By Brad Haire
University of Georgia
Fuel and energy prices will remain high in 2006. The cost of inputs like fertilizer and chemicals will be higher, too, said UGA Cooperative Extension economist Don Shurley.
"This year will probably be one of the tightest years we've had in a long time," said Shurley, who has studied farm economics for more than 25 years. His focus is on cotton.
A Georgia cotton farmer will spend about $360 to produce an acre of cotton in 2006, he said. That's about 8 percent more than '05 and 20 percent more than in '04. The figure doesn't cover other costs like taxes, insurance, equipment loans or land payments.
Farmers in early '04 were spending about $1.15 for a gallon of diesel. But the prices started to climb later that year. In '05, farmers spent between $2.25 and $2.50 per gallon. Diesel is expected to be around $2.25 this year.
Fertilizer will cost more, particularly nitrogen, which is manufactured using natural gas. It will cost about $40 per acre, or 30 percent more than last year.
Georgia had a good cotton crop last year. Farmers planted 1.22 million acres. The average yield will be about 853 pounds per acre, a new state record.
It's hard to say what cotton farmers will have to yield per acre to turn a profit in '06, he said. They will likely get about 60 cents per pound for cotton this year.
"But it looks like now, to have a chance at a profit," he said, "they'll certainly have to have another year of good yields."
Corn farmers need nitrogen and water, either from rain or irrigation, to produce high yields. The rain is free. The irrigation and fertilizer cost. Farmers irrigate about half of the state's corn acres.
Corn farmers with irrigation spent about $400 per acre to make their '05 crop. It'll cost them about $458 per acre this year, said Nathan Smith, a UGA Extension agricultural economist.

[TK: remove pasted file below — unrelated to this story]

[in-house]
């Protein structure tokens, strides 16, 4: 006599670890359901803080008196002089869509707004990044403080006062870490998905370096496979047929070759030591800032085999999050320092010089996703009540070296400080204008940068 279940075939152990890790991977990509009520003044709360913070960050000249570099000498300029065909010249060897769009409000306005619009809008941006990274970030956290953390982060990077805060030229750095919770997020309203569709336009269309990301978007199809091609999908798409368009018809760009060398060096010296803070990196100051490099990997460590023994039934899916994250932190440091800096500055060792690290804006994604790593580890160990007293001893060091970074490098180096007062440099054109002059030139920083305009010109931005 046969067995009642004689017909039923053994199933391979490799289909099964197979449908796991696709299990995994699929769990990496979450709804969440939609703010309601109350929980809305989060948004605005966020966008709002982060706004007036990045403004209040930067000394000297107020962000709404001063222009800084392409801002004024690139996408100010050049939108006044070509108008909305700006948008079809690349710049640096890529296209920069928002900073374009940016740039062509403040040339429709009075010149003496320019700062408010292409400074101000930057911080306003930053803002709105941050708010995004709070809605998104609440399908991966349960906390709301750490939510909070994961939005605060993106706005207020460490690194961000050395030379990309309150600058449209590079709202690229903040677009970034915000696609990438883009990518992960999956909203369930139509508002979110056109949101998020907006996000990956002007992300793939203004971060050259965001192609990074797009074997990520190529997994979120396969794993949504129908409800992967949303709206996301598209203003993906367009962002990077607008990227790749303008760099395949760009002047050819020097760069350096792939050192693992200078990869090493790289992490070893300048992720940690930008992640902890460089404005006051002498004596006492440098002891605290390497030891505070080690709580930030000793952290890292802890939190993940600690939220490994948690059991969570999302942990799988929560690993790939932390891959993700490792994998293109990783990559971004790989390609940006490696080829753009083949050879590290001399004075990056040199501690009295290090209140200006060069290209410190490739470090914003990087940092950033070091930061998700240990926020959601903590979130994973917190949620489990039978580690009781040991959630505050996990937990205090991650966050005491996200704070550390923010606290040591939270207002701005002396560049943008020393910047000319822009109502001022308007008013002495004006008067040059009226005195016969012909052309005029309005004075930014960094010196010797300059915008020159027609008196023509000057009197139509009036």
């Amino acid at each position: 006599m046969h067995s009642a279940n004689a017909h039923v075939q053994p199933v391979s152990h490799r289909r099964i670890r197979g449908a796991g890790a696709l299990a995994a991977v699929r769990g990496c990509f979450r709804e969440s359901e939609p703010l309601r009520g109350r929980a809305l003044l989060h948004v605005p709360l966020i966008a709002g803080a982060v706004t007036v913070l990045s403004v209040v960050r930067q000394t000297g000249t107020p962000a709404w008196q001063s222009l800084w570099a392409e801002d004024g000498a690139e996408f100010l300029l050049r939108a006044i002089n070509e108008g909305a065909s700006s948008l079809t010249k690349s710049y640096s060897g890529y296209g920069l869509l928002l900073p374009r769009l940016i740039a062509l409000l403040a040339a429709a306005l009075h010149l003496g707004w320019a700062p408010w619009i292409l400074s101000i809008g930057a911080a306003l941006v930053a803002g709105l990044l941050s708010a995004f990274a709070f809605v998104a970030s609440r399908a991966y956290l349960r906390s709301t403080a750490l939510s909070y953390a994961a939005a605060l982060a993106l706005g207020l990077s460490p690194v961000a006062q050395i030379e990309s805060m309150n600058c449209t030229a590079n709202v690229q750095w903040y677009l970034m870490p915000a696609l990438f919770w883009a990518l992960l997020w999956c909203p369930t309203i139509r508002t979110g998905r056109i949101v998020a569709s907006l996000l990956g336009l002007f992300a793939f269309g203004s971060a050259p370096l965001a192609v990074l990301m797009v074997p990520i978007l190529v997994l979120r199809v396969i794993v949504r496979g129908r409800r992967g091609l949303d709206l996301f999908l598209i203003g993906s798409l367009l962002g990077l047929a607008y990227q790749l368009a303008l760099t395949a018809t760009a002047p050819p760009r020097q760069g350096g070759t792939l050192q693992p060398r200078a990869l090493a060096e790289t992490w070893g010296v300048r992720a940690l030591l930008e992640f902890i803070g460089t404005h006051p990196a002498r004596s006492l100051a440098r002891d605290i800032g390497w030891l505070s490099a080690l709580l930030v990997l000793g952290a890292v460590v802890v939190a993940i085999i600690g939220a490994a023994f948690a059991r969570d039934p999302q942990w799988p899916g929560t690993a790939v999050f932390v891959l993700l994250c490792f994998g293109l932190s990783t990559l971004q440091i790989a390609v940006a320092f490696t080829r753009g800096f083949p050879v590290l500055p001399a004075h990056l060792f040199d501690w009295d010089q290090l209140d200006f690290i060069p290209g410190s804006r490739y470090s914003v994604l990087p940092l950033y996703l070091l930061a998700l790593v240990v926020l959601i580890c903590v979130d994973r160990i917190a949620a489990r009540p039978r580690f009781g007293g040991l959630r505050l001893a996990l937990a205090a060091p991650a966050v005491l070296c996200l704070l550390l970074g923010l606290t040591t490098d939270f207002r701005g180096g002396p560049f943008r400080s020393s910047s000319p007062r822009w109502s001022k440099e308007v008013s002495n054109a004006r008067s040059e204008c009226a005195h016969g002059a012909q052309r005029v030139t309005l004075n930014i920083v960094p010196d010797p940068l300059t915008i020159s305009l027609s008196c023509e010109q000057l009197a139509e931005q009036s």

Georgia corn farmers also had a good 2005. They planted 270,000 acres. The average yield was 127 bushels per acre, which is good for Georgia. If corn prices remain around $2.55 per bushel, farmers will have to make around 145 bushels per acre to make it profitable.
Peanut farmers don't have to use nitrogen. But growing peanuts in '06 will still cost more. Smith figures they'll spend about $400 per acre on nonirrigated land and $509 per acre on irrigated land. This will be about 15 percent to 20 percent more than what it took to grow peanuts in 2004.
Farmers planted 755,000 acres of peanuts last year. The state's average yield was 2,870 pounds per acre.
With prices around $355 to $365 per ton, farmers will need to grow at least 3,000 pounds per acre to make peanuts profitable this year.
All Georgia farmers will need to stretch their farming dollars, but not at the sacrifice of large yields. It will be a tight rope to walk. But their bottom line will depend on it, both economists said.
(Brad Haire is the former news editor with the University of Georgia College of Agricultural and Environmental Sciences.)